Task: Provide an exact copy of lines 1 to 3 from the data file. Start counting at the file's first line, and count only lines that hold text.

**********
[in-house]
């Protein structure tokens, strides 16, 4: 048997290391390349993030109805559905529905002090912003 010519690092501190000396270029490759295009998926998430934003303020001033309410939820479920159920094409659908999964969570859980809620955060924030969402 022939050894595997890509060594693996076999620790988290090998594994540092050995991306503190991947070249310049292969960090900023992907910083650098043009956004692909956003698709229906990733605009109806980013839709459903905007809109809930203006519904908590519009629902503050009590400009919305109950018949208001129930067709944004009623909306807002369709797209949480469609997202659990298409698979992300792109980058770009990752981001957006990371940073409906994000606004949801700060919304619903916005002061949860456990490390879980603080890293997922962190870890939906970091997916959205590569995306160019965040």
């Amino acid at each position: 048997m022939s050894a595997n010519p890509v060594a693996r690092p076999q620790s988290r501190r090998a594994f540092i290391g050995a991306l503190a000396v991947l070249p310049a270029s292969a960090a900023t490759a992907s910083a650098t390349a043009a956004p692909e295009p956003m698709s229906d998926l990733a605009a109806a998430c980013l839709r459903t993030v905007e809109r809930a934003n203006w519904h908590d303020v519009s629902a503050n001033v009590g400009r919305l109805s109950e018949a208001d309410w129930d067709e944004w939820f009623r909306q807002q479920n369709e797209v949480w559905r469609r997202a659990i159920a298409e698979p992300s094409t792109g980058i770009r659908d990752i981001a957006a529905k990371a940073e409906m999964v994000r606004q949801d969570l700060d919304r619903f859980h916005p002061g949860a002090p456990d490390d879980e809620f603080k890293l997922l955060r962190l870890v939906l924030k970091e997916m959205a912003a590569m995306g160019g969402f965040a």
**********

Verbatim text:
[in-house]
């Protein structure tokens, strides 16, 4: 048997290391390349993030109805559905529905002090912003 010519690092501190000396270029490759295009998926998430934003303020001033309410939820479920159920094409659908999964969570859980809620955060924030969402 022939050894595997890509060594693996076999620790988290090998594994540092050995991306503190991947070249310049292969960090900023992907910083650098043009956004692909956003698709229906990733605009109806980013839709459903905007809109809930203006519904908590519009629902503050009590400009919305109950018949208001129930067709944004009623909306807002369709797209949480469609997202659990298409698979992300792109980058770009990752981001957006990371940073409906994000606004949801700060919304619903916005002061949860456990490390879980603080890293997922962190870890939906970091997916959205590569995306160019965040």
């Amino acid at each position: 048997m022939s050894a595997n010519p890509v060594a693996r690092p076999q620790s988290r501190r090998a594994f540092i290391g050995a991306l503190a000396v991947l070249p310049a270029s292969a960090a900023t490759a992907s910083a650098t390349a043009a956004p692909e295009p956003m698709s229906d998926l990733a605009a109806a998430c980013l839709r459903t993030v905007e809109r809930a934003n203006w519904h908590d303020v519009s629902a503050n001033v009590g400009r919305l109805s109950e018949a208001d309410w129930d067709e944004w939820f009623r909306q807002q479920n369709e797209v949480w559905r469609r997202a659990i159920a298409e698979p992300s094409t792109g980058i770009r659908d990752i981001a957006a529905k990371a940073e409906m999964v994000r606004q949801d969570l700060d919304r619903f859980h916005p002061g949860a002090p456990d490390d879980e809620f603080k890293l997922l955060r962190l870890v939906l924030k970091e997916m959205a912003a590569m995306g160019g969402f965040a």